The Missouri Breaks (1976)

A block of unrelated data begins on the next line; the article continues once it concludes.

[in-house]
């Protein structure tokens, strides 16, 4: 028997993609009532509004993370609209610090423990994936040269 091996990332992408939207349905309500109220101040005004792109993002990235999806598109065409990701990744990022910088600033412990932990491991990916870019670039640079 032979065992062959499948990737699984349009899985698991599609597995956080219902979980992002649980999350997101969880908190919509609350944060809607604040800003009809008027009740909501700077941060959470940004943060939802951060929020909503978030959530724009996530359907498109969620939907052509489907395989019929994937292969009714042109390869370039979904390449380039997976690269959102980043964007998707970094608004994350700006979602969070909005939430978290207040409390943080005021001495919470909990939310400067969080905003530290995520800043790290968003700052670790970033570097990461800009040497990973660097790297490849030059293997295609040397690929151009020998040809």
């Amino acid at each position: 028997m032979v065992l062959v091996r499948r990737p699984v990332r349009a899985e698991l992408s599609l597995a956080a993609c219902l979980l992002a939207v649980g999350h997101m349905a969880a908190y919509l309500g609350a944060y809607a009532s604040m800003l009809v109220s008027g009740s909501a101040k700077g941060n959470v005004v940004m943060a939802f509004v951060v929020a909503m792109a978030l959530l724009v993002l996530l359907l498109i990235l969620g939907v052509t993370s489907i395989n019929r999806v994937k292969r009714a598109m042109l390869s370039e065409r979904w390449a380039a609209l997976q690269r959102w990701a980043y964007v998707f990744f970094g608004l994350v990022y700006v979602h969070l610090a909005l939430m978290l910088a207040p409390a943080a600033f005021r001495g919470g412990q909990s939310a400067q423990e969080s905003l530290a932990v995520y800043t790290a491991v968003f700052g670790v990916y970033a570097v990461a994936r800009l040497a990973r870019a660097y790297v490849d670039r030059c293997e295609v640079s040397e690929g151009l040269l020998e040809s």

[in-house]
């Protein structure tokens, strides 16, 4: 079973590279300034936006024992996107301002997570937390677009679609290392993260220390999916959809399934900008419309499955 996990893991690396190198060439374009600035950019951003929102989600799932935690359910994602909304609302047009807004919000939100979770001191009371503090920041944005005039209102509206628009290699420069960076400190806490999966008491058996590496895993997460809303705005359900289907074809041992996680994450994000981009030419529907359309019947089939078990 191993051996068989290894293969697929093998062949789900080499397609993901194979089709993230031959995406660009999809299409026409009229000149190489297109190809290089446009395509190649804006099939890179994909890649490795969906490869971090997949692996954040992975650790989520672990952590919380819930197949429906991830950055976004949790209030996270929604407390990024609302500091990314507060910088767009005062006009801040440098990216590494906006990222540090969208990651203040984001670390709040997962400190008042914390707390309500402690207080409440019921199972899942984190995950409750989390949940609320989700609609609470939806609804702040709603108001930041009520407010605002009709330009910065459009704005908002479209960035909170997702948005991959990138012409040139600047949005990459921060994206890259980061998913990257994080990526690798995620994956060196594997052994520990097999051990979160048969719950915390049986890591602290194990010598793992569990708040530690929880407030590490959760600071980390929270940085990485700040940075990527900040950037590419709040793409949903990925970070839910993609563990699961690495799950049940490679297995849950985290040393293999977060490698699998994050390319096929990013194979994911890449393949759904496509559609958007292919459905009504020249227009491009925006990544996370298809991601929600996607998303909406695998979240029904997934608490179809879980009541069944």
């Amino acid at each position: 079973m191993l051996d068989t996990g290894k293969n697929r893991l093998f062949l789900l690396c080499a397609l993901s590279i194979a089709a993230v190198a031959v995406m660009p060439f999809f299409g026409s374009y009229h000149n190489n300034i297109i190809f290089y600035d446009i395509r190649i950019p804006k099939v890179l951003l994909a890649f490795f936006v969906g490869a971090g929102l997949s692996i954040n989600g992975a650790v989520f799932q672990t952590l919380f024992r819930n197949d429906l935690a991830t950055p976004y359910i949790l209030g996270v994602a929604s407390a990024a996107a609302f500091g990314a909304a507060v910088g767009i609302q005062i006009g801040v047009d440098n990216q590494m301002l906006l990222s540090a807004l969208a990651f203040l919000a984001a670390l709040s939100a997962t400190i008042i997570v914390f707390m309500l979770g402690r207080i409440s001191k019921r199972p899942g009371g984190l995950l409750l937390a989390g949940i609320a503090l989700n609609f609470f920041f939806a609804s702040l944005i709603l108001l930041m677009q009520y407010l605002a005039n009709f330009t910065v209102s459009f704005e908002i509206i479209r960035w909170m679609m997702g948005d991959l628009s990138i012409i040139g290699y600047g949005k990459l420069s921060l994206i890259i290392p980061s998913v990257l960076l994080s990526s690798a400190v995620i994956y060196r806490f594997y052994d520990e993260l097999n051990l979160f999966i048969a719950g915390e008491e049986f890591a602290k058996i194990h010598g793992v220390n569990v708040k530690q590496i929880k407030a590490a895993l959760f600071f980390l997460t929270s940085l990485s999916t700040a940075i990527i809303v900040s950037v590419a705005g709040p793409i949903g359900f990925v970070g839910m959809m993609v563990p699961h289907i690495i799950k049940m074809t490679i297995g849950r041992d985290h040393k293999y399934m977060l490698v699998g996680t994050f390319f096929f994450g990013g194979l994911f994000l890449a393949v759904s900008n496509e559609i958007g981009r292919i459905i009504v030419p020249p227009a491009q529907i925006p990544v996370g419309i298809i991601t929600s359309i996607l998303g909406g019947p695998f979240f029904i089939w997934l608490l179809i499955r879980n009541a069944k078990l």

This underrated gem was outrageously slaughtered by contemporary critics who clearly didn't understand Arthur Penn's revisionist and nuanced look at the American west, or Marlon Brando's brilliant, eccentric performance as the gun-man and regulator Lee Clayton. Seen today, however, The Missouri Breaks has aged wonderfully and appears far more modern and rich than most of its more genre-loyal contemporaries. The film is an erratic western drama laden with humour, tension and contradictions, and Penn shifts elegantly from one mood to another. He was also one of the rare directors who didn't get in Brando's way (or on his nerves) and allowed him to express himself and improvise, and the result is not only one of Brando's most enjoyable performances, but also one of the most progressive and inventive ones from this period. Only in recent years has it gained the praise that it deserves. There's also great work from Jack Nicholson, in another powerful (if somewhat overshadowed) performance, Kathleen Lloyd as his libidinous love interest, and Harry Dean Stanton as his steadfast right-hand. Another of the film's strong points is John Williams' musical score, which is probably the best of his non-classical ones.